19 April 2007

The Eyesore of Union Street



The recent debate on Curbed.com about which of two new townhouses in Williamsburg was the ugliest got me thinking about which addresses might win the blue ribbon in my nabe, Carroll Gardens.

I didn't think for long. Since this boil on Union Street between Henry and Clinton erupted a year or so ago, there has been, to my mind, no contest for the CG uggo loving cup. Make this atrocity three times bigger and it might be crass and vulgar enough to earn a spot on the East Hampton beachfront. The design's utter disregard for the tone and style of the surrounding structures (mainly nice stately brownstones—you can see them in the picture below; the unattractive jobs on the left and right of the eyesore are not the norm) is representative of the egotism and thoughtlessness that marks so much of the developments in the city these days.

What were they after? They must think this mélange of piled-on geometrical forms is the height of modernist class. In reality, it looks like a whitewashed version of a Lego building my son might build. And get a load of the ludicrous opulence of the spiral staircase leading to the roof deck. Where do they think they are? What are they looking at up there? The BQE?



Locals still stop in front of this thing and gape in confusion and horror.

18 comments:

Anonymous said...

stop hating

Brooks of Sheffield said...

Look below. Love Chumley's. Love the La Delice Pastry Shop. Love Lattacini Barese Salumeria. Love La Cote Basque. Love old signs, wooden telephone booths, love lots of stuff. Hate that building.

Anonymous said...

no, i'm with anonymous, you really are freaking out. i would hazard a guess that you are part of the same process of gentrification that made this building possible. there are many brooklyn neighborhoods where you could happily fetishize brownstones without the risk of the new.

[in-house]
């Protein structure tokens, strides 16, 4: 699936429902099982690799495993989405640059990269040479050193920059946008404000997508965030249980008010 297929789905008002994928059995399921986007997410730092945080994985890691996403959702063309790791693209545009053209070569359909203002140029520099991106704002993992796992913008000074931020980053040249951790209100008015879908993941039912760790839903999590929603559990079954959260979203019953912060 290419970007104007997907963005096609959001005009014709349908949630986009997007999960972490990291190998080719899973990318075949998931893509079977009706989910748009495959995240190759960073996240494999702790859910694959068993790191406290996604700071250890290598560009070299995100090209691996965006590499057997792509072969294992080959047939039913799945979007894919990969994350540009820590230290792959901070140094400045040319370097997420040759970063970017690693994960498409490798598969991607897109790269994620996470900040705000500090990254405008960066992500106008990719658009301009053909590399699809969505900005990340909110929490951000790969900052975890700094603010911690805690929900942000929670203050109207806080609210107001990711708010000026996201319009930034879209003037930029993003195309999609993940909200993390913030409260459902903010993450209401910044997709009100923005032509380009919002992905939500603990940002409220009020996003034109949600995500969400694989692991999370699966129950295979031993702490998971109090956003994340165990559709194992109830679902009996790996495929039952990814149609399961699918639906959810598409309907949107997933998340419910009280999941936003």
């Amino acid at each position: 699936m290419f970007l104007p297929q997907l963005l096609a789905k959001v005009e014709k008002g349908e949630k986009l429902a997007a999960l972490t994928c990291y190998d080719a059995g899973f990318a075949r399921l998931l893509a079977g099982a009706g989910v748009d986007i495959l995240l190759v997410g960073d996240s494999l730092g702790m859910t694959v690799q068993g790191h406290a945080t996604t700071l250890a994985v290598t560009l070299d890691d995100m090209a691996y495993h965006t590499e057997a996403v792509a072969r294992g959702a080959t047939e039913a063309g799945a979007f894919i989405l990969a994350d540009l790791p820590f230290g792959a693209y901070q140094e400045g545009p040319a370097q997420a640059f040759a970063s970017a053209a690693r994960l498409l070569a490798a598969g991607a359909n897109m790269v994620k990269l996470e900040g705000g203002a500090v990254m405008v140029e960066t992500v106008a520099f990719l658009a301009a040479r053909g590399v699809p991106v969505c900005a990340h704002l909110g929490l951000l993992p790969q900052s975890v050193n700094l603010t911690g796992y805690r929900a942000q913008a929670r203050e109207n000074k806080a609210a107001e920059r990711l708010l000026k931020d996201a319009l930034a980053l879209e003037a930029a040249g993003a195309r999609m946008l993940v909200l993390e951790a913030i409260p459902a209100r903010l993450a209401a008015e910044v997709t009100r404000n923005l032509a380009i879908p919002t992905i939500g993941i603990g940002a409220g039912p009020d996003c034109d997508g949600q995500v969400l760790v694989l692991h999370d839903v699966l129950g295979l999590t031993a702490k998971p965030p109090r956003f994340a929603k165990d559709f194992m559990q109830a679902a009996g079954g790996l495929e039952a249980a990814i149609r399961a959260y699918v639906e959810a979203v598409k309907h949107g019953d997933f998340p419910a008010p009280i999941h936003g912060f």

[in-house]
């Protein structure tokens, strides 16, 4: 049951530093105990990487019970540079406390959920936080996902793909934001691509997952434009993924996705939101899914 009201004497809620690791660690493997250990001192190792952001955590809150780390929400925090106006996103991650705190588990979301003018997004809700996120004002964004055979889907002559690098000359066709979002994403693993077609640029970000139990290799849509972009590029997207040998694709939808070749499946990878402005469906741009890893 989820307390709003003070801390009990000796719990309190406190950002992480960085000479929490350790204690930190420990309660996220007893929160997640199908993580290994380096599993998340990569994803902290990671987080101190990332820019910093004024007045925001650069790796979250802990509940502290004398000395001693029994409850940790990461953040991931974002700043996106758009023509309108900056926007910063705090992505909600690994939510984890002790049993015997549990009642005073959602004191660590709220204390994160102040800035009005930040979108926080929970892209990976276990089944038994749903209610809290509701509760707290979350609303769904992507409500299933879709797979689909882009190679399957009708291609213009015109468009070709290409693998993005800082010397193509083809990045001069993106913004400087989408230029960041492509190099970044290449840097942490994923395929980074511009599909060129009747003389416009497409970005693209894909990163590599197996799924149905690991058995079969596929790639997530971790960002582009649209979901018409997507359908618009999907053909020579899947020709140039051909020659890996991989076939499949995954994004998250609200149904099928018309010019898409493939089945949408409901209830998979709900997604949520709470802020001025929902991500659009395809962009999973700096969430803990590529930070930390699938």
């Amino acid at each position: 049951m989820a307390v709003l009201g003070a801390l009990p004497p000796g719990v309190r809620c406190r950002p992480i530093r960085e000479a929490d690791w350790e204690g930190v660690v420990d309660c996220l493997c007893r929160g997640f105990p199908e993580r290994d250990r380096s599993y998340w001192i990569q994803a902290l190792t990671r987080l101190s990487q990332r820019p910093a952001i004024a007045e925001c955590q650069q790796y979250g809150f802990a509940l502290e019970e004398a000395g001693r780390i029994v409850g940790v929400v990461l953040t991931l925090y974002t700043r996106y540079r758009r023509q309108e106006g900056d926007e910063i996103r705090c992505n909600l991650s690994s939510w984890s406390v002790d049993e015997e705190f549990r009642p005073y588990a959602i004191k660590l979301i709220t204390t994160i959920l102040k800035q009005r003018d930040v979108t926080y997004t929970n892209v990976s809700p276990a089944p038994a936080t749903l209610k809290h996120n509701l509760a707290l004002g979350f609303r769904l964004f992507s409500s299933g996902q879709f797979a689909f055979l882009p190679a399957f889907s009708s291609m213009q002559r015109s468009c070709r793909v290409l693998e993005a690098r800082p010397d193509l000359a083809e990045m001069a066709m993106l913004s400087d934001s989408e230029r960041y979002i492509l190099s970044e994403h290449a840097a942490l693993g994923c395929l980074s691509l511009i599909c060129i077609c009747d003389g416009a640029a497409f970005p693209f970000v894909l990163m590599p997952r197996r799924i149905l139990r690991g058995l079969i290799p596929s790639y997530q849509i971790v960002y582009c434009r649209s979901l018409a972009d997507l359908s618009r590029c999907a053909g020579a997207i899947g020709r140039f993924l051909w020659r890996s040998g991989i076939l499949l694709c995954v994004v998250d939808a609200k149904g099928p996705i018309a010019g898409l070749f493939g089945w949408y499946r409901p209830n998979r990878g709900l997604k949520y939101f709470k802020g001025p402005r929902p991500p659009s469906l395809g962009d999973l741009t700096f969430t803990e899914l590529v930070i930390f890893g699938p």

Anonymous said...

union street gives some reason for hating these days -- see b/w smith and court. i live near the latest creation, which i can't quite hate, but don't want to like...325 or so. they built what's starting to be the equiv. of a double-wide trailer..

thanks for calling union to account.

Anonymous said...

I'm sorry, but I think the building on the right is 10x uglier than the modernist gone astray. I, personally, would be thrilled to have that roof deck and those large windows. Not a masterpiece, but airy and MUCH nicer than the trash next to it.

Anonymous said...

It has a place but not on that block or that neighborhood. Try Seattle.

carolita said...

I dunno, I like it. But then, fifteen years of living in historical garrets in Paris has left me favoring modernity. I think it's actually kind of pretty in a really simple way. I happen to hate brownstones. They're dark, too close to eachother in general, and I see nothing stately about them. They're stodgy, and they remind me of London, which I find pretty ugly. Nope, I will not hate this building. Variety is the spice of life.

Brooks of Sheffield said...

Seems this building elicits strong opinions on both sides of the arguments. Thanks for the feedback, guys. In response, I'll say that the building on the right is indeed ugly, too. But, in favoring dark brick, it at least made a half-assed attempt to fit in with the block. And for Anonymous #2, I'm not a born and bred Carroll Garderner, no, but I've been here 15 years, before the neighborhood was rediscovered and the boom began.

Serra said...

I agree that this is an eyesore, but what about that hideosity on the corner of Clinton and Second Place (or is it First?)? The Brownstowne that was expanded and stretched with garage in the back...ick.